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Currently TfL is undertaking repair work to the lifts at Green Park. One downside of this is TfL is advising disabled people to take a lengthy route to avoid the lift works here. The detour can amount to at least forty five minutes or more.

Fair enough! There’s a long detour invovled just because the lifts at Green Park cannot be used. The problem however is the advice they are giving out is so wrong! TfL are advising users they must change at Hammersmith instead of at Green Park to get to or from Victoria. This advice is current (with slight variations) from now until the end of January 2019.

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The District Line at Hammersmith is absolutely level with its platforms – but the Piccadilly isnt even near level. Its a big step down!

The big problem with this advice is Hammersmith isnt really a properly accessible tube station despite what TfL insist. It is ‘fully accessible’ but that is to the District Line only. There is absolutely no level interchange independently between the District and Piccadilly at Hammersmith – unless one can manage a considerable step down into the Piccadilly Line’s trains.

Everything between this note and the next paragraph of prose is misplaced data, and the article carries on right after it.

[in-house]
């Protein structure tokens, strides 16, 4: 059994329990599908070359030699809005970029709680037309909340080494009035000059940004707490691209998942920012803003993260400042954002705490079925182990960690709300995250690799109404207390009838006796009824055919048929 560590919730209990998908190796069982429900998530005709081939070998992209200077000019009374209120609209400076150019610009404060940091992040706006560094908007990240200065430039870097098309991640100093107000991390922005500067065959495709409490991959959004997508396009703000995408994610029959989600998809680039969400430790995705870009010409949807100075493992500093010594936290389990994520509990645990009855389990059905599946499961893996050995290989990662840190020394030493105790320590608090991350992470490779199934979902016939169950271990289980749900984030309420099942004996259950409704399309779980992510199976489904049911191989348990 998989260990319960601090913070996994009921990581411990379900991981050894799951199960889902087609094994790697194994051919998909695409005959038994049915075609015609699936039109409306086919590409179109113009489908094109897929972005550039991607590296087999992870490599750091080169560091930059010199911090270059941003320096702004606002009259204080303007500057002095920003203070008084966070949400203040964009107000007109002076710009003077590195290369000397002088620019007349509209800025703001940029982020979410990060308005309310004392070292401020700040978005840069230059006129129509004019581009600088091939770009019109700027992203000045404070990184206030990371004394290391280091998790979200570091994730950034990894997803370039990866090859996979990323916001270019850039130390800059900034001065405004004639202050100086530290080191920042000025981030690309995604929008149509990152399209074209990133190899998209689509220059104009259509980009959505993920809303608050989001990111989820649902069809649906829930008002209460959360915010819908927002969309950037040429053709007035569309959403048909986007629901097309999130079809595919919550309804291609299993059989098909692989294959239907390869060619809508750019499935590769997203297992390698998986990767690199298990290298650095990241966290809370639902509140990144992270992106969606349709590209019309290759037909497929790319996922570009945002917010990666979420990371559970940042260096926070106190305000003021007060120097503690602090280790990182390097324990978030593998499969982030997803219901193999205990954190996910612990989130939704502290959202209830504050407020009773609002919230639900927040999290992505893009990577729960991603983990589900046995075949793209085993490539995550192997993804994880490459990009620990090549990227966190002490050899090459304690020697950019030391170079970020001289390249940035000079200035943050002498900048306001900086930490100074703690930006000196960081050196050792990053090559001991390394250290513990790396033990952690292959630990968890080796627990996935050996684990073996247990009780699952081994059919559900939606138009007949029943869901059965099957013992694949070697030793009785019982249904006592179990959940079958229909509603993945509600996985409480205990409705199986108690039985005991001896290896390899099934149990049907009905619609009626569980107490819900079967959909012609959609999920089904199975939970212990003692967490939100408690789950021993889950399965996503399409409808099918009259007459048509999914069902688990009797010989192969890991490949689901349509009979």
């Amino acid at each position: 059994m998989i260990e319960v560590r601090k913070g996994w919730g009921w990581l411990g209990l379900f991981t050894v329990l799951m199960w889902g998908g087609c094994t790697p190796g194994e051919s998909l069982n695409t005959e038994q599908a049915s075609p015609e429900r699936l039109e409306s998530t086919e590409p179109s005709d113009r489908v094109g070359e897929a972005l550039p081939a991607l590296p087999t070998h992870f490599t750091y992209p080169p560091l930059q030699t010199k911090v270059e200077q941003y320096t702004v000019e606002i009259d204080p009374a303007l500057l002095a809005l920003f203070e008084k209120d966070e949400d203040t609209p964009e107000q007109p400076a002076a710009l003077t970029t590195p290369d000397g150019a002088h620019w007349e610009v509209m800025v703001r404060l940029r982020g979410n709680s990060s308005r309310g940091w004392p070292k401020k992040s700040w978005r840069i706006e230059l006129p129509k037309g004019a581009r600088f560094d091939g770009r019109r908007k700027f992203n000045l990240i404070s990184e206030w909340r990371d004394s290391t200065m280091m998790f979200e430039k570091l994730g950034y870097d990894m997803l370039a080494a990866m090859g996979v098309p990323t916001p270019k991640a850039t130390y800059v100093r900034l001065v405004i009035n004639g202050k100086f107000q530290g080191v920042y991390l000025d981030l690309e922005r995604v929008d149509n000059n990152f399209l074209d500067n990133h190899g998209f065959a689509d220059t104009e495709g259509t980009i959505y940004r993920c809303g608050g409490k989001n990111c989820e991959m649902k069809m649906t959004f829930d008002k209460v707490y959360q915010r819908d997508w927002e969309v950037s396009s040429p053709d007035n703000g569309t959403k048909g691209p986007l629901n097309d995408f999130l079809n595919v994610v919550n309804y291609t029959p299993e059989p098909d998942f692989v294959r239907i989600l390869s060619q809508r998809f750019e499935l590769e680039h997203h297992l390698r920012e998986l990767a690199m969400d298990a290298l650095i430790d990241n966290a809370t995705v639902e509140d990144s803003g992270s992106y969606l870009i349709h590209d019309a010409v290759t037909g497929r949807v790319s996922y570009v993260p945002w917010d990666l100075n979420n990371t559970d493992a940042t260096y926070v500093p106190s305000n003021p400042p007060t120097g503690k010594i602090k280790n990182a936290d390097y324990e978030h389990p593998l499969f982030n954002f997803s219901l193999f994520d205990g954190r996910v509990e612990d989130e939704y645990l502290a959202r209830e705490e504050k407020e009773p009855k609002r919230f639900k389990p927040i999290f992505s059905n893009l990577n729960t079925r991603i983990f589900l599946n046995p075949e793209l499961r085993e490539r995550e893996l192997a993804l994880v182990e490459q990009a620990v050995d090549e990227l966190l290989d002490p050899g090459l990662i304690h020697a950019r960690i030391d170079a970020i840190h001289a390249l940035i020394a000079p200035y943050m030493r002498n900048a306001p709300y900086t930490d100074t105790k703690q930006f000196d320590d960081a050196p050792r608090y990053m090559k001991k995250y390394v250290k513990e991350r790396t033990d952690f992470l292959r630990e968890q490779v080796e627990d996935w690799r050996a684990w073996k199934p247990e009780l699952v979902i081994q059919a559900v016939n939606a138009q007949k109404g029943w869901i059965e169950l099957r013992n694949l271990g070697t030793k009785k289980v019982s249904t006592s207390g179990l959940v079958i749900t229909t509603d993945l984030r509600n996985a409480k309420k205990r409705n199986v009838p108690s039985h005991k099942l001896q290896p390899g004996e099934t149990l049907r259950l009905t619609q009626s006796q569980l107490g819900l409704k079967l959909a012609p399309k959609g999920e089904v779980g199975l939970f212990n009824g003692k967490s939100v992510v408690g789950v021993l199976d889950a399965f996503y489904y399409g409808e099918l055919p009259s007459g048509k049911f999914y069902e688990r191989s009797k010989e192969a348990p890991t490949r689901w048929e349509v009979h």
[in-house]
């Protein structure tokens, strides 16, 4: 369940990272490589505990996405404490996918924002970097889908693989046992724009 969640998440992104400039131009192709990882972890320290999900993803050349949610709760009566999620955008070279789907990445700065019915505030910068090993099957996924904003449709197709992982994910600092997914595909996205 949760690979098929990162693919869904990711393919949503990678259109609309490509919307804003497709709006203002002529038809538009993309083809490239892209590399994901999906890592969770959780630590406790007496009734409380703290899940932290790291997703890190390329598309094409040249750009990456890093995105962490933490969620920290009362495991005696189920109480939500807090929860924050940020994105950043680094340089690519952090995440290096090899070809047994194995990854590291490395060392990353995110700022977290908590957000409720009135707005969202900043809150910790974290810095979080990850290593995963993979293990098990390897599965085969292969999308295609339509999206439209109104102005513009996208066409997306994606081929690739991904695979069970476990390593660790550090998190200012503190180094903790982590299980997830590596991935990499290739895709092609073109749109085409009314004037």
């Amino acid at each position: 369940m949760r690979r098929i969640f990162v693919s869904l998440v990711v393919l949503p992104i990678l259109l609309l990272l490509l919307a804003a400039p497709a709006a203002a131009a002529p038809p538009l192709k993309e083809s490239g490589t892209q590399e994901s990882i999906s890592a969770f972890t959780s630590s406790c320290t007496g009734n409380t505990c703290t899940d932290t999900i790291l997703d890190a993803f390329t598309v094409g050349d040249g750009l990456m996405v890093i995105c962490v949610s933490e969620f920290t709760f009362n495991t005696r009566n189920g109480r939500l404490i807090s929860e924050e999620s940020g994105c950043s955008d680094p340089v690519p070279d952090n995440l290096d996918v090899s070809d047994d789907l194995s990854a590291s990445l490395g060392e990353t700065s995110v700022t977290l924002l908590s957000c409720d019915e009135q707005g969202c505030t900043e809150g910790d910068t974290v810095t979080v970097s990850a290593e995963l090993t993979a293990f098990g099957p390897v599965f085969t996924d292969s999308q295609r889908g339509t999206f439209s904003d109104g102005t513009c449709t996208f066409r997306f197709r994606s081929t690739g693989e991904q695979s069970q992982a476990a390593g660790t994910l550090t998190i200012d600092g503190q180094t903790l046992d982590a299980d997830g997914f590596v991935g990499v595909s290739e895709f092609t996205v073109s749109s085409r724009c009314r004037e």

A convo with another tube user on Twitter brought about the realisation that TfL had been giving out erroneous advice. I warned that Hammersmith wasn’t what it was made out to be and advised that interchange should instead be made at Earl’s Court. I was also prompted to investigate the problem fully and report on it, which I have done here.

Announcements are being made on both the Jubilee and Piccadilly Lines that disabled passengers need to go to Hammersmith if they wish to get to Victoria! The announcement for Piccadilly drivers is as follows: “There is no step-free exit from this platform. For a step-free exit at Green Park, stay on this train to Hammersmith and take the District Line to Victoria. Change there for the Victoria Line to Green Park.”

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TfL’s advice is to go via Hammersmith because its ‘step-free!’

This is most outrageous. TfL are sending disabled passengers to a tube station that simply has no level access between the different tube lines!